How to Identify a Weasel

Weasels have long, slender bodies with comparatively short legs. This gives them a distinct, rolling gait in which their bodies bend upward, reminiscent of an inchworm. Long necks, small heads, and rounded ears are other characteristic traits. Size varies, but most weasels are 15 to 24 inches long, including their tails. Coloring is usually brown, gray, or black with markings ranging from white to yellow. In the winter, their fur changes to all white. The pests are closely related to ferrets, minks, and polecats and are often confused with these animals.

Where Weasels Live

Adaptable to many habitats, the weasel can be found in wooded areas, along waterways, under tree roots, in piles of rocks, and in high-density plant growth. There are three species living in North America. Alaska, Canada, the Great Lakes region, and most of the northeast and northwest play host to the short-tailed weasel. Many of these same areas also have the least weasel, named for its smaller size. Long-tailed weasels, sometimes called bridled weasels for their masked faces, are found from Kansas down into Oklahoma, Texas, and New Mexico.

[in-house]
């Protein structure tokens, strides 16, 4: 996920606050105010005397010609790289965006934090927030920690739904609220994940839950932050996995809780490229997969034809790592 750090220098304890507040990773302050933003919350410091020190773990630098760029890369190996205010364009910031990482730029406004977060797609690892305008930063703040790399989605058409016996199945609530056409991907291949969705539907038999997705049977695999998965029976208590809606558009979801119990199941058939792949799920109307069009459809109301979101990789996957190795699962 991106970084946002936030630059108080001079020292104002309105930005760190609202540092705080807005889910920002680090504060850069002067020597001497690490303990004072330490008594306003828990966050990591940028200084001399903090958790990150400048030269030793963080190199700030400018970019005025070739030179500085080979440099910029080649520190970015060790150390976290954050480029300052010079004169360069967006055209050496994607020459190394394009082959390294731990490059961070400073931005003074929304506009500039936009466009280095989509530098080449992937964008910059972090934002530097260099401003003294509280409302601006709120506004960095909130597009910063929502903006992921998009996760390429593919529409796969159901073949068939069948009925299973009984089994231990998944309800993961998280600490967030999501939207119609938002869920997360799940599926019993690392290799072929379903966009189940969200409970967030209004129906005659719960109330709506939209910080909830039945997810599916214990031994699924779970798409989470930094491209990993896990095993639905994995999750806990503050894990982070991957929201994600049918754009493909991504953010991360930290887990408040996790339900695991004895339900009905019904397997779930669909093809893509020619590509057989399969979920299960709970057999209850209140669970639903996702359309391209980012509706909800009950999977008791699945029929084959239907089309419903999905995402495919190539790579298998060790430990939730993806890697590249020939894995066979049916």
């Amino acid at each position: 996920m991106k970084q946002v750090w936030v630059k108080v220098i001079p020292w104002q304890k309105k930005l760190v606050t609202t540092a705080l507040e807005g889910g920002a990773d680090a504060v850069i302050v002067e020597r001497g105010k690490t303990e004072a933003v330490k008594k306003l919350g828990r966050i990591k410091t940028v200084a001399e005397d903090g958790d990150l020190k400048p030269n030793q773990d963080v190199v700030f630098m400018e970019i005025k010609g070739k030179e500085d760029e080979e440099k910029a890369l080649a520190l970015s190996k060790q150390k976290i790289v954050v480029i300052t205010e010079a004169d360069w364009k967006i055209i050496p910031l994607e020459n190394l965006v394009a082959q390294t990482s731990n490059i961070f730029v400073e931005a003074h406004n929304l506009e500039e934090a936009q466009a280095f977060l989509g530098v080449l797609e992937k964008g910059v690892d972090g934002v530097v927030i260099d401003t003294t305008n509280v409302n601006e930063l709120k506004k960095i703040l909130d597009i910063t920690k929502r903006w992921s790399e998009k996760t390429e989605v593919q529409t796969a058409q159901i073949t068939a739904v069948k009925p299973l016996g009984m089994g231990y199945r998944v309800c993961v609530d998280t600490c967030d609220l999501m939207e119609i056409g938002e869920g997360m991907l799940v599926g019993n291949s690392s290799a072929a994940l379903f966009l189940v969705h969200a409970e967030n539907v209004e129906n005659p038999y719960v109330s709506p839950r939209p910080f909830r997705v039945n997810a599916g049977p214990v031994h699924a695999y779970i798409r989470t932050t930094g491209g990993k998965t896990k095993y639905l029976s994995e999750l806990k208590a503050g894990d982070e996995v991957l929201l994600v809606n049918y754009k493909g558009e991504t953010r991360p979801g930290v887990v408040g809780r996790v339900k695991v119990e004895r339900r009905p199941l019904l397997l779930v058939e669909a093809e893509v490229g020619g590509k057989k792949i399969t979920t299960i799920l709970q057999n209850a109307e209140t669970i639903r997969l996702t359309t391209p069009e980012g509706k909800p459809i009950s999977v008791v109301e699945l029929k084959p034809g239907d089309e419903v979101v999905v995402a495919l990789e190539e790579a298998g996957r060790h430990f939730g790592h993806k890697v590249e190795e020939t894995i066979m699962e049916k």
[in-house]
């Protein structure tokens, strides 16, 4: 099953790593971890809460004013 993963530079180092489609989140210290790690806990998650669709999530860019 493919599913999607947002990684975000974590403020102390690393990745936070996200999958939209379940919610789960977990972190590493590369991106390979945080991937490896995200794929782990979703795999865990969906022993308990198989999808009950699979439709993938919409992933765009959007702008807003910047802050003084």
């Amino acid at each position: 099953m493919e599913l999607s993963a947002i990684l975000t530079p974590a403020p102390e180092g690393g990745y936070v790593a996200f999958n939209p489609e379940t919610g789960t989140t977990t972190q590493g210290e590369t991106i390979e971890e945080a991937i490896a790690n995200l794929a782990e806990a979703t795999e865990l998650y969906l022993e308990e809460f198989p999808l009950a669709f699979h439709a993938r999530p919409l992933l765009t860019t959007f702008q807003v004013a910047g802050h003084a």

Damage & Removal

Farmers sometimes have to contend with weasels because they are attracted to poultry cages and will attack chickens for food. As ruthless predators of small rodents, reptiles, and amphibians, they can leave the bodies of their victims strewn about properties, creating a gruesome scene. Sometimes weasels will also nest in equipment left inside barns or garages. To keep the pests out of yards, contact the wildlife experts at Critter Control.